It will remain online for the forseeable future!
Minehost.org was started in 2010 to host Minecraft servers. It offered hosting based on really good hardware running at SoftLayer, which has great network performance. It was more expensive than some companies, but hundreds of people thought it was worth it, because it was rock-solid. Minehost closed its doors in September 2012. No further clients can be hosted at this time, and it's unlikely that the company will resume operations.
Minehost was well-known for giving people dedicated IPs. If you typed in your server name - e.g. public.minehost.org - Minecraft would connect directly, and you wouldn't have to remember a port number, or expect your players to. A few months before Minehost closed, SoftLayer informed us that they would be unable to continue leasing us enough IP addresses to continue this practice. They did this without prior warning, just after we had ordered a new machine, and they refused to reconsider their position. In an attempt to compensate for this, we added a shared IP feature to our hosting plans that would allow customers to pay a dollar less per month (our cost) to have a shared IP. Unfortunately, only one customer signed up for this option, and asked to be upgraded to a dedicated IP within a week. We eventually ran out of allocated IPs, and with no customer demand for shared IPs and a brand new machine sitting almost totally empty, it became clear that our position was untenable. We attempted to get Mojang to implement a DNS feature that would've allowed us to offer shared IPs without having to worry about port numbers, but we weren't able to get their attention.
We had a peak usage of hundreds of simultaneous users. Our servers had fast processors, solid-state drives, Mumble voice chat, customizable server homepages with world maps, and excellent, lag-free Internet connections. We were quite close to profitability. It was very difficult to shut down, but there was no better alternative.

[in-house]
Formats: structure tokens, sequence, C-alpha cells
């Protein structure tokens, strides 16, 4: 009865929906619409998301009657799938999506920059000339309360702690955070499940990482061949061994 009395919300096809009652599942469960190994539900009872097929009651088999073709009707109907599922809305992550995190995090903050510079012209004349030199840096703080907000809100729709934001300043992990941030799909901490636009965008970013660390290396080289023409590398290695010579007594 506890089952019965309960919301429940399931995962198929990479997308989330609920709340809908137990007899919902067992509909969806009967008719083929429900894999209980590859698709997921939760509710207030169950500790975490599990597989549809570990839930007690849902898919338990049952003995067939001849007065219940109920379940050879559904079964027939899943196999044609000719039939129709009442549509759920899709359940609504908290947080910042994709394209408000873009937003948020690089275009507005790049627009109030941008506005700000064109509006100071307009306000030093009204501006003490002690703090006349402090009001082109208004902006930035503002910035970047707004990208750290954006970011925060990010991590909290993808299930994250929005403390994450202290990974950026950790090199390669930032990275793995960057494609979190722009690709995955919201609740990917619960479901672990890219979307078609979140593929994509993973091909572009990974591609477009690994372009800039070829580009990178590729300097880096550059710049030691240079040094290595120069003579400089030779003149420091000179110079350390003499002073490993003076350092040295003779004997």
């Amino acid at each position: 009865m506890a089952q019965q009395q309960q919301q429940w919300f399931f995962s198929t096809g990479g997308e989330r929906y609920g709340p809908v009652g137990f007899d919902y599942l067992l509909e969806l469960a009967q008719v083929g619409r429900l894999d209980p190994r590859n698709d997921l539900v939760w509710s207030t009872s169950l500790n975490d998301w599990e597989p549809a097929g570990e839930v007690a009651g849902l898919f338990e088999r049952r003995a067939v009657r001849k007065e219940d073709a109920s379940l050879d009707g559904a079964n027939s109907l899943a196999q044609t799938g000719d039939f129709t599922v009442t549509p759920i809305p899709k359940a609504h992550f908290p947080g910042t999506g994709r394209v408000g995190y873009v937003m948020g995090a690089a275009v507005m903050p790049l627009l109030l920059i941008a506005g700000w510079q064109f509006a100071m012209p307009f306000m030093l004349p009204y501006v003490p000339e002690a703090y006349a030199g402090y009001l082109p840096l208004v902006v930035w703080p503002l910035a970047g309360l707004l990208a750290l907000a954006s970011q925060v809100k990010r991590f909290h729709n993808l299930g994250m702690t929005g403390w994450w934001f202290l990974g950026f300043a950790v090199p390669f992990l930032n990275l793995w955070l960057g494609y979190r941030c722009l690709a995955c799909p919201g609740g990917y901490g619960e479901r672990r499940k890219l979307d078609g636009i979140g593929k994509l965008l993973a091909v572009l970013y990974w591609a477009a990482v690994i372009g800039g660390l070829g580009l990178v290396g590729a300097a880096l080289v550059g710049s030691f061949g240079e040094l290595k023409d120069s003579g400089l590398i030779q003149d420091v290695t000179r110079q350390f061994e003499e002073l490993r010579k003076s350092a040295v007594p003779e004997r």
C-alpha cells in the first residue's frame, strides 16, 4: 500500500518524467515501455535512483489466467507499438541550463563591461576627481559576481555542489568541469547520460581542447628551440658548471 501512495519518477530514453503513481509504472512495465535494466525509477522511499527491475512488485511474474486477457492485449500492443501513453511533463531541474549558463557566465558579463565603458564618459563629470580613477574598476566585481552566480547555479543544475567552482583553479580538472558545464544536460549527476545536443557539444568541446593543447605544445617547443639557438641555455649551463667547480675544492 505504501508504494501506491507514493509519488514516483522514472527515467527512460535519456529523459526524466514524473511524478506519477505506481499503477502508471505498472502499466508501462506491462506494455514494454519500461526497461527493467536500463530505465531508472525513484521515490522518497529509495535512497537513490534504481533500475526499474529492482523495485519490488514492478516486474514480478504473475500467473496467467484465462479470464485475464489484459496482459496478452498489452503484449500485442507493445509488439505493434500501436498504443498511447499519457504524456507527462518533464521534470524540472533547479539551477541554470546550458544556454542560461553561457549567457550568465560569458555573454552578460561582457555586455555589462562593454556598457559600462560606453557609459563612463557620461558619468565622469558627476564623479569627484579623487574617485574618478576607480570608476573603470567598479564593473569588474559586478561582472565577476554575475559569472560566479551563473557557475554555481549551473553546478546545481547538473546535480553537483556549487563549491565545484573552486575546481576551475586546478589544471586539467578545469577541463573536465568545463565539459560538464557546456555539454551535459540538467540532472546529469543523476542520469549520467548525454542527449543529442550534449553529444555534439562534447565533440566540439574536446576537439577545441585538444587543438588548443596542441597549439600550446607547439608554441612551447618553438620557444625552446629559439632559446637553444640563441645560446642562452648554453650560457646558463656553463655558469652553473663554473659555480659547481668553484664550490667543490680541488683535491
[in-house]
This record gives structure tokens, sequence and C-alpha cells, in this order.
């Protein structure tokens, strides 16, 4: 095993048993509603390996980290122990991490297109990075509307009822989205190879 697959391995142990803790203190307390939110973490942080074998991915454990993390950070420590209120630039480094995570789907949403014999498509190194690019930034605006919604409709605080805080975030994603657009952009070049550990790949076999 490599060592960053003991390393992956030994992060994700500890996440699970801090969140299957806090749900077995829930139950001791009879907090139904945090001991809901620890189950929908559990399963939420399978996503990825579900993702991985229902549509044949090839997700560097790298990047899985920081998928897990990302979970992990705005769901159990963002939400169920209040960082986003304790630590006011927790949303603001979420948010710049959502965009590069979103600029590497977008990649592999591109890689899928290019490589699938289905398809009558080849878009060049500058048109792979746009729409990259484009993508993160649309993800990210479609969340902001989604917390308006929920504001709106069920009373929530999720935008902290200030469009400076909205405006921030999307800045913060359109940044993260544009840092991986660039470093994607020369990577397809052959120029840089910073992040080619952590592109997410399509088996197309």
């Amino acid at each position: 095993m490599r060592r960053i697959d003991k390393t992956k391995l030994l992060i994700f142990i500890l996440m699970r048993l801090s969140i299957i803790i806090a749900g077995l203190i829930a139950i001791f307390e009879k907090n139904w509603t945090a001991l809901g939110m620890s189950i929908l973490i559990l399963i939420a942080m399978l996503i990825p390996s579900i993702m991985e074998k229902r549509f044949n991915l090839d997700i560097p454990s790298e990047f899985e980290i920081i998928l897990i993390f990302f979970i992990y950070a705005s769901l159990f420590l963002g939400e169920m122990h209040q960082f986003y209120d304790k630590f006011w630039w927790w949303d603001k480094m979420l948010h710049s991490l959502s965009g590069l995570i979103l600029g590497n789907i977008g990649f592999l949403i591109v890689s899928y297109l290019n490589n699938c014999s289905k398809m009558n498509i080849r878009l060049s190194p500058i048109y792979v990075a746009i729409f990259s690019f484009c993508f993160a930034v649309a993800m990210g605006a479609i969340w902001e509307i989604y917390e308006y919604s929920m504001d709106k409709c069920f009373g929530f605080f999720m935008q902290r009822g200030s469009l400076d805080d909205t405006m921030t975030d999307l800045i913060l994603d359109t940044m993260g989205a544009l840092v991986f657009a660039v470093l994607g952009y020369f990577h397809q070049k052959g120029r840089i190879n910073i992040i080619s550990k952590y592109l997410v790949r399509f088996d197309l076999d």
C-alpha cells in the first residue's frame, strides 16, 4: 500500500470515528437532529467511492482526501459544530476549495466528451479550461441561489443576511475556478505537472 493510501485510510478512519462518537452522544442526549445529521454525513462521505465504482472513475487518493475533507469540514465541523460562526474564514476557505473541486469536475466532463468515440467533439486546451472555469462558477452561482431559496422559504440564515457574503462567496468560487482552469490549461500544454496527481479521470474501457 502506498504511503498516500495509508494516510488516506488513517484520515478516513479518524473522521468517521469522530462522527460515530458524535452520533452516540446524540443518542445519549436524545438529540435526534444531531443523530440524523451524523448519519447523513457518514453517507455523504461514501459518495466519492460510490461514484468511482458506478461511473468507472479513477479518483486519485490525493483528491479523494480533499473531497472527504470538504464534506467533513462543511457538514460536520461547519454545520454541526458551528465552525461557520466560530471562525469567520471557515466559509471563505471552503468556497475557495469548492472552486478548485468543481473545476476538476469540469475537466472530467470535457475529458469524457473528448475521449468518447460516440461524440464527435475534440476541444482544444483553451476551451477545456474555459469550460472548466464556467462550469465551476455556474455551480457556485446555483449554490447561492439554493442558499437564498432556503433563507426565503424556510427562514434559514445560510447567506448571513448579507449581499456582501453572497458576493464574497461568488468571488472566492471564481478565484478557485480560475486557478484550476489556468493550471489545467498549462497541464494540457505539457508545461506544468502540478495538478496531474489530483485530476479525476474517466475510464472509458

The public server - public.minehost.org - is still open, and will remain so for the forseeable future, although it will not be updated frequently. This is because of difficulties with Minecraft's community-developed plugin system. At the time of writing, the most popular community-developed version of the server - Bukkit - does not have a stable application programming interface (API). As a result, plugins have to be updated by their developers, or they will eventually break when some new version of the server has a change they can't compensate for.
Normally, APIs are supposed to remain largely stable, and to gracefully handle unsupported new features - for example, if there's a new mob type the API doesn't know about, it will notify you that it can't handle it, and go about its business. Because Bukkit's development hasn't followed that pattern, many older plugins have stopped working.
Bukkit developers work for free, and their work is highly valuable. We don't wish to minimize the value of their contribution, which is huge. Certainly, Bukkit played a large part in what made Minehost appealing to so many customers and their players. However, plugin developers also work for free, and they often lose interest in keeping their plugins up-to-date because new versions of the server tend to break existing plugins. Hopefully, the Bukkit team will find a way to make this better in the future.To our customers and players, who spent so many thousands of hours building (and blowing up) worlds on our servers - Thank you. Perhaps we'll meet again someday.
By the way, several people on LinkedIn from countries other than the USA are claiming to be MineHost employees. They may be employees of some other company called MineHost, but they are not and never were associated with this MineHost. There do appear to be companies in other countries that are using the name. (No, they didn't ask.)